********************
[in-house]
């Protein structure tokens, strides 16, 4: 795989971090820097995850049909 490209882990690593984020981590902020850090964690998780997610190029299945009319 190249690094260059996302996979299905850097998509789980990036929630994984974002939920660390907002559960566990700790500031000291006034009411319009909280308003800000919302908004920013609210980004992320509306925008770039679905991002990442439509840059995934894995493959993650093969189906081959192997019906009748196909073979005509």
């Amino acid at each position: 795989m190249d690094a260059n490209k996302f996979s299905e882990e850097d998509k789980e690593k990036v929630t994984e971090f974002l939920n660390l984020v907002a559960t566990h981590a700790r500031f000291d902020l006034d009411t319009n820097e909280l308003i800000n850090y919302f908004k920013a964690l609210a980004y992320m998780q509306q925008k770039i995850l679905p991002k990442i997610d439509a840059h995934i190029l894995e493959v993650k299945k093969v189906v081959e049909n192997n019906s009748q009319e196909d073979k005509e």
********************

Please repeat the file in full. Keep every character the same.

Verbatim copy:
[in-house]
């Protein structure tokens, strides 16, 4: 795989971090820097995850049909 490209882990690593984020981590902020850090964690998780997610190029299945009319 190249690094260059996302996979299905850097998509789980990036929630994984974002939920660390907002559960566990700790500031000291006034009411319009909280308003800000919302908004920013609210980004992320509306925008770039679905991002990442439509840059995934894995493959993650093969189906081959192997019906009748196909073979005509």
């Amino acid at each position: 795989m190249d690094a260059n490209k996302f996979s299905e882990e850097d998509k789980e690593k990036v929630t994984e971090f974002l939920n660390l984020v907002a559960t566990h981590a700790r500031f000291d902020l006034d009411t319009n820097e909280l308003i800000n850090y919302f908004k920013a964690l609210a980004y992320m998780q509306q925008k770039i995850l679905p991002k990442i997610d439509a840059h995934i190029l894995e493959v993650k299945k093969v189906v081959e049909n192997n019906s009748q009319e196909d073979k005509e």